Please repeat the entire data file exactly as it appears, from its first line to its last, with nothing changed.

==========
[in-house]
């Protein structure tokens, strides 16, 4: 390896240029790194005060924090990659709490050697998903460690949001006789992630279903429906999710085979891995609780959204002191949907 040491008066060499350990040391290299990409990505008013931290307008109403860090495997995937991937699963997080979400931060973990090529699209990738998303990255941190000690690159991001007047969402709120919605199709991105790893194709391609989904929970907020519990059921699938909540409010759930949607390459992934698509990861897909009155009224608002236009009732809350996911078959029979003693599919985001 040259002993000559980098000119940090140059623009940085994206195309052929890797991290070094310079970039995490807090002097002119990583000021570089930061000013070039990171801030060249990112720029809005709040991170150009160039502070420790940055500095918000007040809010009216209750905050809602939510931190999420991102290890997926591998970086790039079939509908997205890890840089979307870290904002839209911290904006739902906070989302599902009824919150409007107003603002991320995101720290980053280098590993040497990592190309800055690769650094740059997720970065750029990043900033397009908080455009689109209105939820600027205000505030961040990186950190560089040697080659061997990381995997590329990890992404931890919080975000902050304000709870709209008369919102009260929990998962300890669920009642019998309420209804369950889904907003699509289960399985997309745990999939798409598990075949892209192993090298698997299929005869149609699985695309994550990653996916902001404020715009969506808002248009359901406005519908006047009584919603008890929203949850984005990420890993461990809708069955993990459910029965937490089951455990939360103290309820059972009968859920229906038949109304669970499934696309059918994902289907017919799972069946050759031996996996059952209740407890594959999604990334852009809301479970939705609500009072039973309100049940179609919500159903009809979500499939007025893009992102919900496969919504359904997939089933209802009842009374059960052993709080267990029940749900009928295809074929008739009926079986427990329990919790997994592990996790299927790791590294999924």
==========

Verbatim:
[in-house]
């Protein structure tokens, strides 16, 4: 390896240029790194005060924090990659709490050697998903460690949001006789992630279903429906999710085979891995609780959204002191949907 040491008066060499350990040391290299990409990505008013931290307008109403860090495997995937991937699963997080979400931060973990090529699209990738998303990255941190000690690159991001007047969402709120919605199709991105790893194709391609989904929970907020519990059921699938909540409010759930949607390459992934698509990861897909009155009224608002236009009732809350996911078959029979003693599919985001 040259002993000559980098000119940090140059623009940085994206195309052929890797991290070094310079970039995490807090002097002119990583000021570089930061000013070039990171801030060249990112720029809005709040991170150009160039502070420790940055500095918000007040809010009216209750905050809602939510931190999420991102290890997926591998970086790039079939509908997205890890840089979307870290904002839209911290904006739902906070989302599902009824919150409007107003603002991320995101720290980053280098590993040497990592190309800055690769650094740059997720970065750029990043900033397009908080455009689109209105939820600027205000505030961040990186950190560089040697080659061997990381995997590329990890992404931890919080975000902050304000709870709209008369919102009260929990998962300890669920009642019998309420209804369950889904907003699509289960399985997309745990999939798409598990075949892209192993090298698997299929005869149609699985695309994550990653996916902001404020715009969506808002248009359901406005519908006047009584919603008890929203949850984005990420890993461990809708069955993990459910029965937490089951455990939360103290309820059972009968859920229906038949109304669970499934696309059918994902289907017919799972069946050759031996996996059952209740407890594959999604990334852009809301479970939705609500009072039973309100049940179609919500159903009809979500499939007025893009992102919900496969919504359904997939089933209802009842009374059960052993709080267990029940749900009928295809074929008739009926079986427990329990919790997994592990996790299927790791590294999924």